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Disabled students should buy their way across picket lines, according to CUSU

Raising serious questions about CUSU’s strike advice


A recent post from the CUSU Disabled Students' Campaign Facebook page has encouraged disabled students not to attend faculty lectures, seminars, and supervisions on strike days even though "the strike has the potential to be more detrimental to disabled students in trying to 'catch up' with missed work or teaching".

This line is consistent with the Students' Union's overall approach to strike action: students are encouraged not to cross picket lines, and those who continue to use university services risk failing to support their lecturers.

However, in a recent Facebook post, the campaign offered advice on what students should do if crossing the picket line.

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A screenshot from the UCU strike Facebook page.

CUSU Disabled Students' Campaign acknowledges that most side entrances to University buildings are not accessible or suitable for many disabled students.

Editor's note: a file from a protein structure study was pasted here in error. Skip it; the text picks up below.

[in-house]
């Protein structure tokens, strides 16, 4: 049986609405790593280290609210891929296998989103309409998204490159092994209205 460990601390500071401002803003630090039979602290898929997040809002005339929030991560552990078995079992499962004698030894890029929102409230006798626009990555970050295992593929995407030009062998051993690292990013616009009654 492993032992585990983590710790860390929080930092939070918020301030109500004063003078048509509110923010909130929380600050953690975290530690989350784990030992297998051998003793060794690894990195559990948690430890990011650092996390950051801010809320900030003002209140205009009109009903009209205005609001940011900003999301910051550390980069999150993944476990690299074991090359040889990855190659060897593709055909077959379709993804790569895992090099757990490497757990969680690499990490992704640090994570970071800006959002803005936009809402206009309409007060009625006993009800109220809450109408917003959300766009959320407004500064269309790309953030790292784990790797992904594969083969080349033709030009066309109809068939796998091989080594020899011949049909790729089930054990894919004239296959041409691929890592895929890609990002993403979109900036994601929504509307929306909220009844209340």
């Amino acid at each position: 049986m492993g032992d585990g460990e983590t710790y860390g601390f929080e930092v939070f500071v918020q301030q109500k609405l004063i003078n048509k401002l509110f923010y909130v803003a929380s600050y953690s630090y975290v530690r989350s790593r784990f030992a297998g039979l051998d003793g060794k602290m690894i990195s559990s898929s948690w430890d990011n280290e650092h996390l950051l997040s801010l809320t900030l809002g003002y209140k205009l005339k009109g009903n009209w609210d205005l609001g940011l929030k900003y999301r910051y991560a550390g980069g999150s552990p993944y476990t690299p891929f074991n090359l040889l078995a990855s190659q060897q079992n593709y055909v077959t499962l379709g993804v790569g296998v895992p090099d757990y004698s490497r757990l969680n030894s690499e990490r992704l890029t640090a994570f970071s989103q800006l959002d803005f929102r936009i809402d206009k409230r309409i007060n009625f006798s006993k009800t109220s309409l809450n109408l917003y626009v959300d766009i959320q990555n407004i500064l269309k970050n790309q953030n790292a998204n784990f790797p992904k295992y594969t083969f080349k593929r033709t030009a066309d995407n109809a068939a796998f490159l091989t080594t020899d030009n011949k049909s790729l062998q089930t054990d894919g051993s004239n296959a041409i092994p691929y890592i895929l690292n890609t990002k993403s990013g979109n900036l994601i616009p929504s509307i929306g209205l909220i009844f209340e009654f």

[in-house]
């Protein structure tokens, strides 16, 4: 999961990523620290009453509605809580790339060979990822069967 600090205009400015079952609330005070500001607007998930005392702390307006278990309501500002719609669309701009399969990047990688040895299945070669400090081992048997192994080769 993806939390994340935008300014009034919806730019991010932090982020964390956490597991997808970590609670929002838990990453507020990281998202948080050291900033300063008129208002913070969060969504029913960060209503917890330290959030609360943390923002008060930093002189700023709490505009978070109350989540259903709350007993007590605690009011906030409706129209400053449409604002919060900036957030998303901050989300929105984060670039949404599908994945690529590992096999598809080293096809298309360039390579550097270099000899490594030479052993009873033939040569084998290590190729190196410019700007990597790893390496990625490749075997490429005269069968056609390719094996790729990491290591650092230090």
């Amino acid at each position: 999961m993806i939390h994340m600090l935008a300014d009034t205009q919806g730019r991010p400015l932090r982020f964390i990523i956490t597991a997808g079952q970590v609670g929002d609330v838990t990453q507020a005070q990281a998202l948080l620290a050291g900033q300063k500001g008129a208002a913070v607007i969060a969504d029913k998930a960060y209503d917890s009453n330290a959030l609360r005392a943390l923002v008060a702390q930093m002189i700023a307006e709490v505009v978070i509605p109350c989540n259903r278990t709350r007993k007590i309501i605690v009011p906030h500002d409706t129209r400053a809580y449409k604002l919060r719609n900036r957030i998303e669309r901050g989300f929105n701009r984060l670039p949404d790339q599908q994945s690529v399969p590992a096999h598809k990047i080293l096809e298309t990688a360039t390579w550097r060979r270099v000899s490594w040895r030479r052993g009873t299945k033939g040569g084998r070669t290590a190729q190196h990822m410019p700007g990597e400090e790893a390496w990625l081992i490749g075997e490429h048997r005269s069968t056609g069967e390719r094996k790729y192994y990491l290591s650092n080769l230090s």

Their resolution to this problem is to suggest that disabled students crossing the physical picket lines "may wish" to bring "hot drinks or snacks" in order to show solidarity with the strikers. The implications of this are that students should buy their way across the picket lines.

Even if this is not the intention of the post, it places a degree of guilt upon students who feel it necessary to attend lectures, particularly disabled students that cannot use "discreet entrances".

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CUSU have been highly active in their support of UCU.

This is the most recent episode in a series of CUSU strike advice communications that have raised concerns among students. The Tab's Daniella Cugini has discussed the mental health impact of the unflinching pressure on students not to go to lectures on strike days in her column.

In addition, some students are reportedly feeling demonised by their peers for attending lectures and supervisions, with the term 'scab' allegedly being used on a number of occasions to describe students who cross the picket line. Though CUSU's advice has never been so aggressively worded in its support of the strike, tensions have been heightened as the potential effects of the strike are becoming more and more apparent.